Throughout the Bible, we read about women and men who had to discover that the power of God was most appropriately displayed through vulnerability. Rebekah gave birth to twin boys—Esau and Jacob. When the boys were older, she used her power to manipulate her husband, Isaac into blessing the youngest, Jacob. Her maneuvering contributed to the break up of the family. Animosity between the two sons became so intense that Jacob had to run for his life. The relationship was not restored until Jacob was willing to become vulnerable before his brother.
When the mother of Moses placed her son in
a basket and
set it adrift on the
Consider how you approach relationships in your life. In your interactions with others, do you tend to dominate and control the conversations so that you can convince everyone to your opinions? Do you tend to manipulate circumstances so the outcome always aligns with your plans? Or are you willing to be vulnerable in how you approach others? Are you willing to allow others to see your weaknesses? Are you willing to allow others to hurt you?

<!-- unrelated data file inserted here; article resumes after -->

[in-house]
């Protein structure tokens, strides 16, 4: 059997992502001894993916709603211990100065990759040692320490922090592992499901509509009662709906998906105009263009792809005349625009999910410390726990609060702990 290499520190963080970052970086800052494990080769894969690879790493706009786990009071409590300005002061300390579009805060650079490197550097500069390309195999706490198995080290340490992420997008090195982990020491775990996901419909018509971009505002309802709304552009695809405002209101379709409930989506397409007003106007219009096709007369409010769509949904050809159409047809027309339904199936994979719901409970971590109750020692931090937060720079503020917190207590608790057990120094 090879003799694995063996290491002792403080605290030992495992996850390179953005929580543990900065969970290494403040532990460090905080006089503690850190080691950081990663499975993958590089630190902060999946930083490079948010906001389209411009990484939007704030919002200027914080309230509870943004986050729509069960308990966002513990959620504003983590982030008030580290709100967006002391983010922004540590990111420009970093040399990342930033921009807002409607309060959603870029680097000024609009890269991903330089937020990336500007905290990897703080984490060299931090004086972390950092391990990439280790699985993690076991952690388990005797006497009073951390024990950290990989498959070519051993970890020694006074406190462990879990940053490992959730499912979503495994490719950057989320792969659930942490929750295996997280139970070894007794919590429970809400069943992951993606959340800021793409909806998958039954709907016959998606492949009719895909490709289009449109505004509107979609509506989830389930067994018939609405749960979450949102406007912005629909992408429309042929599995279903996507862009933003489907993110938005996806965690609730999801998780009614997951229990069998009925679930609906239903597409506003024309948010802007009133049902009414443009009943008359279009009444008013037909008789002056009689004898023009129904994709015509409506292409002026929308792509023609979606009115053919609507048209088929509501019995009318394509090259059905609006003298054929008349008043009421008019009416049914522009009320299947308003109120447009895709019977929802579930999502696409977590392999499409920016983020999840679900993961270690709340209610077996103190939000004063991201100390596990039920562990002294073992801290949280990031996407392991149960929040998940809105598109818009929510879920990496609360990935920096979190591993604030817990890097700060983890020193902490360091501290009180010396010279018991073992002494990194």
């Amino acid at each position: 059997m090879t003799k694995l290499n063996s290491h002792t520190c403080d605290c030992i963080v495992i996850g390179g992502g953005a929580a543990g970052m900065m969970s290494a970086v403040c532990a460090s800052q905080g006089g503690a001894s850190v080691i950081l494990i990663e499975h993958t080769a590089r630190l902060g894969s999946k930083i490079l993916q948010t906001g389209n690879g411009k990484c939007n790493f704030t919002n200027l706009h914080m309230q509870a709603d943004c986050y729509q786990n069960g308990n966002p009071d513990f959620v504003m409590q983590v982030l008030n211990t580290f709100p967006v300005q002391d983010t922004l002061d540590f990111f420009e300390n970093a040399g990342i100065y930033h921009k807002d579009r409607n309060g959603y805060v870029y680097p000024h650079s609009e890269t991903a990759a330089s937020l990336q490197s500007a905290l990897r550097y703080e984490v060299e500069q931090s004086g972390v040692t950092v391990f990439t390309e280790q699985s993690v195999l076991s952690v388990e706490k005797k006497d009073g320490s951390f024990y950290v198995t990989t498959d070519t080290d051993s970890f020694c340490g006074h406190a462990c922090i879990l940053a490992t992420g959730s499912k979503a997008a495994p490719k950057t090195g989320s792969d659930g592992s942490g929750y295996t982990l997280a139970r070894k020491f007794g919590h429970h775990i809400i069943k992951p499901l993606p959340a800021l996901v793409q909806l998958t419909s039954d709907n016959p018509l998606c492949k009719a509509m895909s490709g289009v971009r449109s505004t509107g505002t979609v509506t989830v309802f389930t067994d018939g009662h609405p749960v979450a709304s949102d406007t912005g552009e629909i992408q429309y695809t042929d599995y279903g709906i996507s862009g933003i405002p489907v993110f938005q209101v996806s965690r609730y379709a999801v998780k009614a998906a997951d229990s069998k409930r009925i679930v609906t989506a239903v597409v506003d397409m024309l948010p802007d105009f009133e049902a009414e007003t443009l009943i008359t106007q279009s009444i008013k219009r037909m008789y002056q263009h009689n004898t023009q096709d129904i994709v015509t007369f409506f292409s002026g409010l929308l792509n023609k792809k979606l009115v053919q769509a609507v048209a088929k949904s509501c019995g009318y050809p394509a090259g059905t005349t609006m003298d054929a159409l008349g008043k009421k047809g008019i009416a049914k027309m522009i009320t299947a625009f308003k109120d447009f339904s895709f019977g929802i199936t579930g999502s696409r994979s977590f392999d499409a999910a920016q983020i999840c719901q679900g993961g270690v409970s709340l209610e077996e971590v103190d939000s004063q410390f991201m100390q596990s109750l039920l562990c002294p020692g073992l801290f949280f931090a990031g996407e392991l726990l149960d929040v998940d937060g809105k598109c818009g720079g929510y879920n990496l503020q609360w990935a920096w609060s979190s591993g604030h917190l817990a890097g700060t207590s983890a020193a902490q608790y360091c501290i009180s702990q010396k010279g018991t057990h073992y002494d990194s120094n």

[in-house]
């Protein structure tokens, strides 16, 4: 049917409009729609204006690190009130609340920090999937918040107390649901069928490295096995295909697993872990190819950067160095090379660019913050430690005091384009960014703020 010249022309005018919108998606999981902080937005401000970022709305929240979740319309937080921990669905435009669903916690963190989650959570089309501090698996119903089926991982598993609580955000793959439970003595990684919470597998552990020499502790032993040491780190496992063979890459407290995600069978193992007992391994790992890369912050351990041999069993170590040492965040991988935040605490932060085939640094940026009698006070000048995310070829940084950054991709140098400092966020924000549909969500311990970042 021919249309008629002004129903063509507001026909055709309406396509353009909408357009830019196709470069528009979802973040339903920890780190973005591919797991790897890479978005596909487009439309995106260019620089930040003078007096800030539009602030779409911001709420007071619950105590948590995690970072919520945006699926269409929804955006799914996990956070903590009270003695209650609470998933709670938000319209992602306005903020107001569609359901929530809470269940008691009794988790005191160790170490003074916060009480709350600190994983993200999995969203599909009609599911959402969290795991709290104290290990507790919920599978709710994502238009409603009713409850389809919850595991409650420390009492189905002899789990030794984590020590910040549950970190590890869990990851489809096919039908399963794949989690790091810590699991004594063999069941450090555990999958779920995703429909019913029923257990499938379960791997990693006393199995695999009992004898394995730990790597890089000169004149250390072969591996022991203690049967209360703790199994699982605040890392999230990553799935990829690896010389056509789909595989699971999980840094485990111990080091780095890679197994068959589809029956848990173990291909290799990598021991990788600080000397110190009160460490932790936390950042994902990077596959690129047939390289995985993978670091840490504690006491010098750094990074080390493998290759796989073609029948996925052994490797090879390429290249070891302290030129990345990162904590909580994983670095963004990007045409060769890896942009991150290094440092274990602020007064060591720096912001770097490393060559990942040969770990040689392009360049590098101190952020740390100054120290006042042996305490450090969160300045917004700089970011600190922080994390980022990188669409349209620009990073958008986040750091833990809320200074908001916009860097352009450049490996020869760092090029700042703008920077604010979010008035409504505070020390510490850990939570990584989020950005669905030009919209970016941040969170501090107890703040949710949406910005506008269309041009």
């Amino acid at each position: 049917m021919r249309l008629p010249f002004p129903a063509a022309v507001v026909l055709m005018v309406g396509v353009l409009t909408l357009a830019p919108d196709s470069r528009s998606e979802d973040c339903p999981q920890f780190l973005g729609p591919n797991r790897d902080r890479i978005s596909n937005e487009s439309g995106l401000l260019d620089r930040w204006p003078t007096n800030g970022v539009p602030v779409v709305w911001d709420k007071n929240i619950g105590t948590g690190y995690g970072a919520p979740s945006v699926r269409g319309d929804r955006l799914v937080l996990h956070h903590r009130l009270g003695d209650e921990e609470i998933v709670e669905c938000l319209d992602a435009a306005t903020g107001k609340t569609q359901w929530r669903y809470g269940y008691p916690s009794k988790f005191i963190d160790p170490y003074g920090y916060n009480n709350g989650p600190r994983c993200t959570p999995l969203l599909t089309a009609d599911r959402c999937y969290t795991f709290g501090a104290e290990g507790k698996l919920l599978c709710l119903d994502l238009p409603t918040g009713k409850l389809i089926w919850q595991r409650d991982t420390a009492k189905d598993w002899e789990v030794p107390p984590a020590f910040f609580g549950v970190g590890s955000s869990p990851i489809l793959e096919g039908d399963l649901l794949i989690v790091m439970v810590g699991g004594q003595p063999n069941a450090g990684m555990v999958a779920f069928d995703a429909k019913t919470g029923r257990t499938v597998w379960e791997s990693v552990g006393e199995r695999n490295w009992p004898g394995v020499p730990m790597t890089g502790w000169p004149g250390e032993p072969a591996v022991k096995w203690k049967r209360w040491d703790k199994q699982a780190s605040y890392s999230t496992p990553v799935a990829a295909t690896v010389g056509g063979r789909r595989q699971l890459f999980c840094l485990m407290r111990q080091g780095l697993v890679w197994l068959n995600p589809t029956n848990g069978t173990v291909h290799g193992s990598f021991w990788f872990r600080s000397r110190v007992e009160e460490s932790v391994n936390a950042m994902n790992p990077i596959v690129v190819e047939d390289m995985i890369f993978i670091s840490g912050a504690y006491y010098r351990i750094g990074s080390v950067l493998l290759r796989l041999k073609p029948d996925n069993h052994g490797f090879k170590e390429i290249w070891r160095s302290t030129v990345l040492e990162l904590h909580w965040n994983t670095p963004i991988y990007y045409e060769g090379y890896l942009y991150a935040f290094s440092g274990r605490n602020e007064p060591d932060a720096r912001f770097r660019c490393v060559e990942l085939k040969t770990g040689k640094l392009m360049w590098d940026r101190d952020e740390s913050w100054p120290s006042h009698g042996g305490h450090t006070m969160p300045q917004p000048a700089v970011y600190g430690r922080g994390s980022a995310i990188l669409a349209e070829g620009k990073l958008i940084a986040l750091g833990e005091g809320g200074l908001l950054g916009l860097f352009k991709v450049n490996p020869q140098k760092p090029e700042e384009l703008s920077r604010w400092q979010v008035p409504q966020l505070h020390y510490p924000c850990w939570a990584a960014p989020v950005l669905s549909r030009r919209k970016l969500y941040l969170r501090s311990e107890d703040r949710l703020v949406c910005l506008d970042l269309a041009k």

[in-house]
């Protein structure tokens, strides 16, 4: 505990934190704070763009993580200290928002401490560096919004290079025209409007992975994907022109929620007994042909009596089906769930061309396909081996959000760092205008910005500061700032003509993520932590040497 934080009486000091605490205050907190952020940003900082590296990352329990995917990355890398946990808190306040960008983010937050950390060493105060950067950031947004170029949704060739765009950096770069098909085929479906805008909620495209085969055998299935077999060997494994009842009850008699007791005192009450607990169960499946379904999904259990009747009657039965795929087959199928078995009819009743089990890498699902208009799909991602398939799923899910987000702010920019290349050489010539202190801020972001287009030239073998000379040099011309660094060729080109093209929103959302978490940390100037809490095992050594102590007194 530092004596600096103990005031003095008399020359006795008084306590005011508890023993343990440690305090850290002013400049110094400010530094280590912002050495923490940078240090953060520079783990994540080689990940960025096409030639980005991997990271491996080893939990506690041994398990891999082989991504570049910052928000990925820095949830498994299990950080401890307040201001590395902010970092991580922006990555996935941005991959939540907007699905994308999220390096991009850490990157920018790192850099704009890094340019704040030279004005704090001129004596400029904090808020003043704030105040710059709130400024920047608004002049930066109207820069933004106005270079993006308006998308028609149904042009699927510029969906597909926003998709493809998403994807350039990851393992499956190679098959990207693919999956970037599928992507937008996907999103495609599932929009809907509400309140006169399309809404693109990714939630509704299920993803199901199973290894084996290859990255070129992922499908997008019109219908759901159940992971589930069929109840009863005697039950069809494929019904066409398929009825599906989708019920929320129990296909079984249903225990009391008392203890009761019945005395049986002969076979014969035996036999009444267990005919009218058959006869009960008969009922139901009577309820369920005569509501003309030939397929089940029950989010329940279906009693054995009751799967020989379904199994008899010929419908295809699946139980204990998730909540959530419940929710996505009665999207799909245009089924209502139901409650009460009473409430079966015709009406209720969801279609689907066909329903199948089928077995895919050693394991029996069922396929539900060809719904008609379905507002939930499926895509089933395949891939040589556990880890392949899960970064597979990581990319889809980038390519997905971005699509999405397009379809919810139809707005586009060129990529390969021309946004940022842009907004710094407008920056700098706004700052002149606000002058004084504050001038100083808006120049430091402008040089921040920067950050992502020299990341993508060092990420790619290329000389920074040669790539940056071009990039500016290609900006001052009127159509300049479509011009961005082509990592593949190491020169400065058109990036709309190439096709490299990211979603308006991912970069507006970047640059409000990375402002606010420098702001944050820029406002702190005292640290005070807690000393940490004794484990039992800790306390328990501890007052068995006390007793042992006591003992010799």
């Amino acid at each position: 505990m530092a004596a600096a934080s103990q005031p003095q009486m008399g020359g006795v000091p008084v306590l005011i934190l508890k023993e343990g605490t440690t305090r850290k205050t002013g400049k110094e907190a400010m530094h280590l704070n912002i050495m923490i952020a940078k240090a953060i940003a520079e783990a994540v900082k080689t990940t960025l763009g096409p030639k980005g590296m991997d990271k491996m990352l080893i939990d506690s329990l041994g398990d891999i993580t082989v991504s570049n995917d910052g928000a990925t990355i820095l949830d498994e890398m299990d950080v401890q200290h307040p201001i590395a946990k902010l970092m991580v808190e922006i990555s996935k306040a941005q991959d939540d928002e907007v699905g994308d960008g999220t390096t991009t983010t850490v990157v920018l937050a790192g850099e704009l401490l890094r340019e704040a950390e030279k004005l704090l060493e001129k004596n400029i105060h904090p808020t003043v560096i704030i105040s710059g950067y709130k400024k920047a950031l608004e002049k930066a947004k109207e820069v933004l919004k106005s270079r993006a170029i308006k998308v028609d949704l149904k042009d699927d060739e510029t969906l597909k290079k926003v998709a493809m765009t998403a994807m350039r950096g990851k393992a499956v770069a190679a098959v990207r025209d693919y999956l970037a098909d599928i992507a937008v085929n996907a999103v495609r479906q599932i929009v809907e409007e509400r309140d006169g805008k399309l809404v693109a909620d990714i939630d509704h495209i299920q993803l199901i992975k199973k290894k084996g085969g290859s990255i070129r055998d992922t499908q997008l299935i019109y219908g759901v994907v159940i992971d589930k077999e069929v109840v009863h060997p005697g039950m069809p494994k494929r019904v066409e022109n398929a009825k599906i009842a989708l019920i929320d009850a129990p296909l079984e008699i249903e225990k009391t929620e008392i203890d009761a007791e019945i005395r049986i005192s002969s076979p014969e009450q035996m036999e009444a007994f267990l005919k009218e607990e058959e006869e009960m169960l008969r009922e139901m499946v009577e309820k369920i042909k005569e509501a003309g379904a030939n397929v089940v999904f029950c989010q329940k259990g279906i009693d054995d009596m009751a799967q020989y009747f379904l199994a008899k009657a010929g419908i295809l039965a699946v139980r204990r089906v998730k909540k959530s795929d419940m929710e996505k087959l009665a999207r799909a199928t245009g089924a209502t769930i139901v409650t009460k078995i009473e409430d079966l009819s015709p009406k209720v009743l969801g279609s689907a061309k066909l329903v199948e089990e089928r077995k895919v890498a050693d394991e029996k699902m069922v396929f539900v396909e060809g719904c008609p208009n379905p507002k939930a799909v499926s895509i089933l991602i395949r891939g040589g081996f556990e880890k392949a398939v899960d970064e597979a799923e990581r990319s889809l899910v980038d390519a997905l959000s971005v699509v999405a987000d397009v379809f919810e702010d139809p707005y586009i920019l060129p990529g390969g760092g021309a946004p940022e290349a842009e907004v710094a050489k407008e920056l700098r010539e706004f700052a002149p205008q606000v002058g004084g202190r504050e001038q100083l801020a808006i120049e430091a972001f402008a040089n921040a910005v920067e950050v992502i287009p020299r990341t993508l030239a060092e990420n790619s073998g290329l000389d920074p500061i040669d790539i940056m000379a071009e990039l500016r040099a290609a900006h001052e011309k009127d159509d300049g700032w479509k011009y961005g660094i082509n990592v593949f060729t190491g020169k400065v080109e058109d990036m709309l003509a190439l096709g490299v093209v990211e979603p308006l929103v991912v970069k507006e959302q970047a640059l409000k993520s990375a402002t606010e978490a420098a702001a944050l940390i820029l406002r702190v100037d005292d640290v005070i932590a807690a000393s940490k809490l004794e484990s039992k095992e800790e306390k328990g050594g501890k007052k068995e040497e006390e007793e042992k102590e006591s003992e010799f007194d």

The day that Jesus walked into
I am in it now
The day that Jesus rode into
We need to ponder this matter of identity carefully. In our media driven culture people tend to swing to one of two extremes. They either become so obsessed with an inflated view of their own self -importance or they limp along crippled by the chains of insecurity. The latter can be just as damaging as the former. When we think too little of ourselves, we become hesitant about volunteering to serve. When we belittle our gifts, we become tentative about calling on a friend who is depressed or lonely. When we do not think that we can make a valuable contribution, we become reluctant to take on important responsibilities.